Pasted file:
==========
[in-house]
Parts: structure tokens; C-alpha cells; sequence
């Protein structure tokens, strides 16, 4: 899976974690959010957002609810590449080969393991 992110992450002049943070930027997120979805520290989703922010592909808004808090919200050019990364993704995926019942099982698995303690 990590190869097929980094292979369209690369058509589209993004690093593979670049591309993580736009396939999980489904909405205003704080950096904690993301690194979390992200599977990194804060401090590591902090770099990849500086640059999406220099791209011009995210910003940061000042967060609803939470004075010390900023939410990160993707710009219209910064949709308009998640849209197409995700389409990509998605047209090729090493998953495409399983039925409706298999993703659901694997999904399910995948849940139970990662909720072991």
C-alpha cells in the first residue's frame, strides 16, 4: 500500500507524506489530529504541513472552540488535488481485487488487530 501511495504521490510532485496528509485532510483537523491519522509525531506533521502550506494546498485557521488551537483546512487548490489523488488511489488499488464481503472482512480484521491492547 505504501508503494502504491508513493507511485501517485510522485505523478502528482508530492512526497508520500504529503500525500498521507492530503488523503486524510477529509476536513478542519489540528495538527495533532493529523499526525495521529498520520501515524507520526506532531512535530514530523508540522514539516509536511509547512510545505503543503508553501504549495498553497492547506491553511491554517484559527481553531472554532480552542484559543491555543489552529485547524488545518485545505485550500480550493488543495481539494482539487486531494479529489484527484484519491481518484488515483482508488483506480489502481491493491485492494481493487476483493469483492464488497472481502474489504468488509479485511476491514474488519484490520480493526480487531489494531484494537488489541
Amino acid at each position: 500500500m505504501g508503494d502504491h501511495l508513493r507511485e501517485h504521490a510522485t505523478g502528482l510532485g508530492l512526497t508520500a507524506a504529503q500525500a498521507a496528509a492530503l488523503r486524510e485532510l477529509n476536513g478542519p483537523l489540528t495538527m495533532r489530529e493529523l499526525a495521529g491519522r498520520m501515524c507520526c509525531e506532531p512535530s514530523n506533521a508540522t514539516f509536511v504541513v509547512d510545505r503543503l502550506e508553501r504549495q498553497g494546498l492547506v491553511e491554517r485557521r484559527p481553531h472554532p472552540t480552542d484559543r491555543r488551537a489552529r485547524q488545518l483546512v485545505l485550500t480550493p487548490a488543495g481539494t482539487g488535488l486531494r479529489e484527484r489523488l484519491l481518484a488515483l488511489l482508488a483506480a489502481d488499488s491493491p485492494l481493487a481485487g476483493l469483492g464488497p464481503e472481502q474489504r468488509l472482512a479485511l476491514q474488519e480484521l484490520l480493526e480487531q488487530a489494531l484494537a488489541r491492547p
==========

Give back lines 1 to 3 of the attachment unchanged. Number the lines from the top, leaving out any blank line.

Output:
[in-house]
Parts: structure tokens; C-alpha cells; sequence
């Protein structure tokens, strides 16, 4: 899976974690959010957002609810590449080969393991 992110992450002049943070930027997120979805520290989703922010592909808004808090919200050019990364993704995926019942099982698995303690 990590190869097929980094292979369209690369058509589209993004690093593979670049591309993580736009396939999980489904909405205003704080950096904690993301690194979390992200599977990194804060401090590591902090770099990849500086640059999406220099791209011009995210910003940061000042967060609803939470004075010390900023939410990160993707710009219209910064949709308009998640849209197409995700389409990509998605047209090729090493998953495409399983039925409706298999993703659901694997999904399910995948849940139970990662909720072991």